Using mobile devices forces our brain to divide into multiple simultaneous work areas, multi-tasking and task-switching. Our mind and body speed up to keep up. This takes an incredible amount of brain fuel. Six types of chemicals in your body give you signals to keep going, feel in balance and as happy as possible.
But that is not working very well, so we always feel like we can’t keep up and are too busy. We are more focused on speed and task delivery, less on depth and quality.
It's time for a new mindset
Business leaders need to realise these are incredible times with much stress and anxiety in the minds and bodies of employees. Our new relationship with digital and what it’s doing to us is now combined with the stress of Covid-19. People are worried about their health and the well-being of their loved ones. They’re worried about their jobs and more.
These incredible times lead to burnout, depression and a less creative society. In a with-Covid world, every company needs to be a digital health company.
It’s a good start to simply check in with your people. But you need to do more. Support the well-being of colleagues and create a new mindset. It’s time to re-humanise ideas like ‘employee engagement’ and ‘employee experience’, instead of relegating them to the world of HR, training, and employee communications. Companies should have a dedicated resource checking in on people, creating new programmes and managing the tools to manage our interactions.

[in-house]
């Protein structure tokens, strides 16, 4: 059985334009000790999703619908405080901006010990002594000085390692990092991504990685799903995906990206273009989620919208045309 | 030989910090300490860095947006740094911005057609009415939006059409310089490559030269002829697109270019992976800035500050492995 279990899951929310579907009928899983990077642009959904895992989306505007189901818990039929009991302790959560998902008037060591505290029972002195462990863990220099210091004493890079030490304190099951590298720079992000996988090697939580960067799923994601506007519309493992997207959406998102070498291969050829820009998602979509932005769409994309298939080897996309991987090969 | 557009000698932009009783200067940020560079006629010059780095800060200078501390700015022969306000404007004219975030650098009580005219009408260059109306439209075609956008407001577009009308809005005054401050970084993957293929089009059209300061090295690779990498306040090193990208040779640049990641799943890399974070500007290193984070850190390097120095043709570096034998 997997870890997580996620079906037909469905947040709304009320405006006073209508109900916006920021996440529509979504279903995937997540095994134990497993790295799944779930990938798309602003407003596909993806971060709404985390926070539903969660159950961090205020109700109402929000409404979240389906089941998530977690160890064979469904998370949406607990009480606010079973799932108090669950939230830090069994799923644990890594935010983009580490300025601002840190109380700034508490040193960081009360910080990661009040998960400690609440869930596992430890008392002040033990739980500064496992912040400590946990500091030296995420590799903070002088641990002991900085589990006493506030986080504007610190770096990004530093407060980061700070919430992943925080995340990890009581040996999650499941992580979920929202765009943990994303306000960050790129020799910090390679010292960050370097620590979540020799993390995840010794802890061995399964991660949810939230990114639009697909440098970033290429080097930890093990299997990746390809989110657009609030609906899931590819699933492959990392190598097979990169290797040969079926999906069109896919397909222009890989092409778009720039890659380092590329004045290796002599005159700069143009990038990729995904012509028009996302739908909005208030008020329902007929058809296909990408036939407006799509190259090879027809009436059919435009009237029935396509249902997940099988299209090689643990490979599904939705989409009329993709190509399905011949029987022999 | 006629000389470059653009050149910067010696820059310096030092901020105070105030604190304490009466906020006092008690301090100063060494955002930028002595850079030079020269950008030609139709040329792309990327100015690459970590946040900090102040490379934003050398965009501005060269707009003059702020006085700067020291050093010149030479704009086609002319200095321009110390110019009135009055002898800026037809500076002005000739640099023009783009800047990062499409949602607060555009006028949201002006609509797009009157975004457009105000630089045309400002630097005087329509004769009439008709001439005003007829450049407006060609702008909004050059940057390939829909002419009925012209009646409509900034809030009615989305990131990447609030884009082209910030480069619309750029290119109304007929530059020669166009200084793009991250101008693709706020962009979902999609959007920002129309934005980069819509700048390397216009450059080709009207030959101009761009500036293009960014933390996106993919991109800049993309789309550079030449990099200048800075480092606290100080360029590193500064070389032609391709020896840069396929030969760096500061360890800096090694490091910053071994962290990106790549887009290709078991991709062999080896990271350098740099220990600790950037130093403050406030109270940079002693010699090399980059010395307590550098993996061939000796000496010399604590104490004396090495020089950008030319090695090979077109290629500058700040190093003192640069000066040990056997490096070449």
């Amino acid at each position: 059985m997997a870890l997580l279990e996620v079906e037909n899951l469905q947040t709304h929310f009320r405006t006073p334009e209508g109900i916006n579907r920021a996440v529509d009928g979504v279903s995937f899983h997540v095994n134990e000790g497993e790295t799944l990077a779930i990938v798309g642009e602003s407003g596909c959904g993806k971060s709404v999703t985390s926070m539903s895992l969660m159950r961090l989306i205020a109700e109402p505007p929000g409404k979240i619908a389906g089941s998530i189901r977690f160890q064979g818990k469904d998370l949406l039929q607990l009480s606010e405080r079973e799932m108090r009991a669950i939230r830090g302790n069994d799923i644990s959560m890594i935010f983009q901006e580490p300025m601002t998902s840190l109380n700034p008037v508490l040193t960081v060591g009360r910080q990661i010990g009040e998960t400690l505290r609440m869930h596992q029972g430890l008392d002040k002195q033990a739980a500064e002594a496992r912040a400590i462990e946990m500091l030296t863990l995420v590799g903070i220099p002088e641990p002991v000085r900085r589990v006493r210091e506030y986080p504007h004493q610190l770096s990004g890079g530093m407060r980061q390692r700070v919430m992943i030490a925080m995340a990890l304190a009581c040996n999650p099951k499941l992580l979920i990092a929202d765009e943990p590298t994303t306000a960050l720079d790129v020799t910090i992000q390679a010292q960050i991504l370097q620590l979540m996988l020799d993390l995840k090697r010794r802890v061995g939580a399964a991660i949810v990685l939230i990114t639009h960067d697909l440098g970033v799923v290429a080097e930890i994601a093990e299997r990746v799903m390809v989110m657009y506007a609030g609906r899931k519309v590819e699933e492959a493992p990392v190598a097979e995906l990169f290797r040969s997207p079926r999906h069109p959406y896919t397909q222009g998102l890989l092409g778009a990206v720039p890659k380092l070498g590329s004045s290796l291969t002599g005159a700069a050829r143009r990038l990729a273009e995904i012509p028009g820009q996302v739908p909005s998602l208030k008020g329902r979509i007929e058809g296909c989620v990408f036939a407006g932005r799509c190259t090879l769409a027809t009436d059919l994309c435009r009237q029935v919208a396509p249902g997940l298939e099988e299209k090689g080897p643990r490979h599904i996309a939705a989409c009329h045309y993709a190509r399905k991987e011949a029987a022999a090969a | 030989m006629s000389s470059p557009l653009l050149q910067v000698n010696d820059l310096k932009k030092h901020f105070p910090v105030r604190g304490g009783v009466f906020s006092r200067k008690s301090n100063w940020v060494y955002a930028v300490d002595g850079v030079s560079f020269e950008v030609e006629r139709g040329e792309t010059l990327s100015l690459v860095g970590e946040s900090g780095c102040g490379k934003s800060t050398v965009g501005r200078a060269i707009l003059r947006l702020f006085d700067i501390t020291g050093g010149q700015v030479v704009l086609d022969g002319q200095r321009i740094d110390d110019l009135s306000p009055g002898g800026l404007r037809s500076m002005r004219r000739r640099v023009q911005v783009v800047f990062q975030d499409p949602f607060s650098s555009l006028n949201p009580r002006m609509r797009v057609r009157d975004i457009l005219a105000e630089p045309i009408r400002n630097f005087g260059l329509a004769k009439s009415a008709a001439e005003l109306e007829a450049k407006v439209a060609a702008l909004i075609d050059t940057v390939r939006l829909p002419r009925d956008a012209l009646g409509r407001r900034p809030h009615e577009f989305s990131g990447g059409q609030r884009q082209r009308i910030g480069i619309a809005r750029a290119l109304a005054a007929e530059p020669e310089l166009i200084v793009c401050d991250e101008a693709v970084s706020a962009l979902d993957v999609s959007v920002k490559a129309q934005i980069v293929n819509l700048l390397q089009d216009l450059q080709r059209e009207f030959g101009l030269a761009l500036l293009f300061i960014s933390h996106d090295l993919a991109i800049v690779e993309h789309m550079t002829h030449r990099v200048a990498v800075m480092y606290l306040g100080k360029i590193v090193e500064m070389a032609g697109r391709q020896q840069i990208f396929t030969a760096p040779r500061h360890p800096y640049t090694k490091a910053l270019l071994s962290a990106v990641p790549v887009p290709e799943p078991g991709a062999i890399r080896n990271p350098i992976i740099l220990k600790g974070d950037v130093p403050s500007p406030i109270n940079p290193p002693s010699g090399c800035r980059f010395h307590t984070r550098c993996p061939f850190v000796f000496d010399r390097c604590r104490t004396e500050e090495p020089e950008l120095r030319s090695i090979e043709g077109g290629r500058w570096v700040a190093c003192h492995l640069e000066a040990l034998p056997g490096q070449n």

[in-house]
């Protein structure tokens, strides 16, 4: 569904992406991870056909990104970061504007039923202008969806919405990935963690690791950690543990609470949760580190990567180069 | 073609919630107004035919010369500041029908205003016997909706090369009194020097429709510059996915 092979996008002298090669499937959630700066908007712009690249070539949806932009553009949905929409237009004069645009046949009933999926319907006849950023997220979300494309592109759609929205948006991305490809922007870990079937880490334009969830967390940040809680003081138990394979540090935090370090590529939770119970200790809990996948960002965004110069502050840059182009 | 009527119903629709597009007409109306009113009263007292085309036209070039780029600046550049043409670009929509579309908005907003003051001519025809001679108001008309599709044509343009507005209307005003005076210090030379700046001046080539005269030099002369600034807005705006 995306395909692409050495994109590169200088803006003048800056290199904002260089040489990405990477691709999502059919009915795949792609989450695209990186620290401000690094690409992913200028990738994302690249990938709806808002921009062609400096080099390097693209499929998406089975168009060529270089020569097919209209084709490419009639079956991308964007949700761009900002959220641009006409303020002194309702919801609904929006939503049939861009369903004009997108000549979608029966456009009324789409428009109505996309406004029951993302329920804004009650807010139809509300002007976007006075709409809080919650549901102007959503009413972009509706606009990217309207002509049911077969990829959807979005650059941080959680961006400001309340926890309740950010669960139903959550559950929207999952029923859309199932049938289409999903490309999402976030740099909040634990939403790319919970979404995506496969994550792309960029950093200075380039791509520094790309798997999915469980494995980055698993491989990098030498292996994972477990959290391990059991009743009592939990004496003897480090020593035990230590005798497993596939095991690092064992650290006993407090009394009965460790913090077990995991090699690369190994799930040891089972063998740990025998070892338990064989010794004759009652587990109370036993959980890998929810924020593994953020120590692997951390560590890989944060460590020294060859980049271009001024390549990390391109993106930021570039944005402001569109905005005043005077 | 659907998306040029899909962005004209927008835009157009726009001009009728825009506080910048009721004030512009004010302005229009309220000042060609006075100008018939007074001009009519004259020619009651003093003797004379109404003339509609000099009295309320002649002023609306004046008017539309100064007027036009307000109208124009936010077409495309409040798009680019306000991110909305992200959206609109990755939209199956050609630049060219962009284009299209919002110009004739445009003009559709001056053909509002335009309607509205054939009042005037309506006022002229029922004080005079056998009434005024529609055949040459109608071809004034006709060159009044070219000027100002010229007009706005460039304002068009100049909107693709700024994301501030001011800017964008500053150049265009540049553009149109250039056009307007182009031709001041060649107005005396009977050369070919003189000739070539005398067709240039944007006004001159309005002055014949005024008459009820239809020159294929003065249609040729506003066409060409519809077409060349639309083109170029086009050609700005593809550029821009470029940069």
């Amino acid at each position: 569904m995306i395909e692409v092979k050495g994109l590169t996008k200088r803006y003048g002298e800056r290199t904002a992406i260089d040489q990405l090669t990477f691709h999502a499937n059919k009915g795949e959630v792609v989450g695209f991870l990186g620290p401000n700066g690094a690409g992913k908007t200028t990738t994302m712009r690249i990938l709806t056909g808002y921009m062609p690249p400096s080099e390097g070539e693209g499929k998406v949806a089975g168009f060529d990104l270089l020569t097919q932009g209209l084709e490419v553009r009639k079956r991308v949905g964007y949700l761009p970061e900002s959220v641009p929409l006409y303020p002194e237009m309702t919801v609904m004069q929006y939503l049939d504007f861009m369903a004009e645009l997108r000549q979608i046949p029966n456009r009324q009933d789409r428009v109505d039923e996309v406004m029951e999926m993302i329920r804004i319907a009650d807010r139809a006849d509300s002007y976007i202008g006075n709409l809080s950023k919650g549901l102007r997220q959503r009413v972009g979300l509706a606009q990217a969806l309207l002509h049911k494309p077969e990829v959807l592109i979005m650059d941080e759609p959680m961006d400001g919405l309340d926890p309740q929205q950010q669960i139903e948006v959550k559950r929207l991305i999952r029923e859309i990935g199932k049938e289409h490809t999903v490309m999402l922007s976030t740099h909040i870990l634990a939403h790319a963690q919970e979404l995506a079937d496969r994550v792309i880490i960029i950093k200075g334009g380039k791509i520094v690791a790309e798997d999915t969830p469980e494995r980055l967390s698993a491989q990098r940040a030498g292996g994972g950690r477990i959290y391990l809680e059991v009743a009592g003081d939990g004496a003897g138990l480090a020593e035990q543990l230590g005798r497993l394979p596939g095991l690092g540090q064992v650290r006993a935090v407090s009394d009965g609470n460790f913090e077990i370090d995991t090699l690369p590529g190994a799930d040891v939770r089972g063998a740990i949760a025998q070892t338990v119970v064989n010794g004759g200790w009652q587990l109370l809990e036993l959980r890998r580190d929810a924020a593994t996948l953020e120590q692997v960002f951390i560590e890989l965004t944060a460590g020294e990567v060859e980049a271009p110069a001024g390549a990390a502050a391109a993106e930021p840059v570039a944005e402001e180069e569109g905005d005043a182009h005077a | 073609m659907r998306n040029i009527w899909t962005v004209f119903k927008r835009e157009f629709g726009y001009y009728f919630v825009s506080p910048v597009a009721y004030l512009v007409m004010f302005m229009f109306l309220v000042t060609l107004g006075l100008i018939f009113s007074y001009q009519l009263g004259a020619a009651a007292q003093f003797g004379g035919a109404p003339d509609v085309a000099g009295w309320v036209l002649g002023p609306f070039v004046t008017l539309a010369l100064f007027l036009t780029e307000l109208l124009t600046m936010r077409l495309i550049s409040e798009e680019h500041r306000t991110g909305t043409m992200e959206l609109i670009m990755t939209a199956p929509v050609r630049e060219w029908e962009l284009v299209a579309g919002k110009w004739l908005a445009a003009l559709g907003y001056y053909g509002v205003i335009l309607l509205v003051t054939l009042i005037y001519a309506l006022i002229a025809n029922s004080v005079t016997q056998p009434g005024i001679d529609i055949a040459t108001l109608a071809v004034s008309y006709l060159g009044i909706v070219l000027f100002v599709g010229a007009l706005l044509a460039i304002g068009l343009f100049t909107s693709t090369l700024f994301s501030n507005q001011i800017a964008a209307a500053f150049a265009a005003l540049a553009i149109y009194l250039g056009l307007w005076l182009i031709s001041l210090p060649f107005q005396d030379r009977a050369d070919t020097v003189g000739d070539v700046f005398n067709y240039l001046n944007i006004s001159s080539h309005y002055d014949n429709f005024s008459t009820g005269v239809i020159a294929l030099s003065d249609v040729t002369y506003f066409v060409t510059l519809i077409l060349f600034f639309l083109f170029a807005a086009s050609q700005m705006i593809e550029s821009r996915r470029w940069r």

For managers trying to stabilise their business, this may seem a luxury – another cost centre while they try to ensure continuity. We need to look at the opportunity cost. People are hurting, while most of them don’t even realise they’re distracted. The average employee gets 200 notifications a day, from text messages and email alerts to social media updates. Every time they pull you away to engage, you lose your momentum and need time to get back into focus.
People could work less, be more creative, engaged, happy and healthy. This takes a mindful programme.
Another pitfall is low morale. If unchecked, people develop physical and mental health issues. Research shows digital distractions cause short- and long-term memory loss. We actually lose IQ-points. And the constant anxiety can lead to depression. This is a health crisis in the making!
The Novel Economy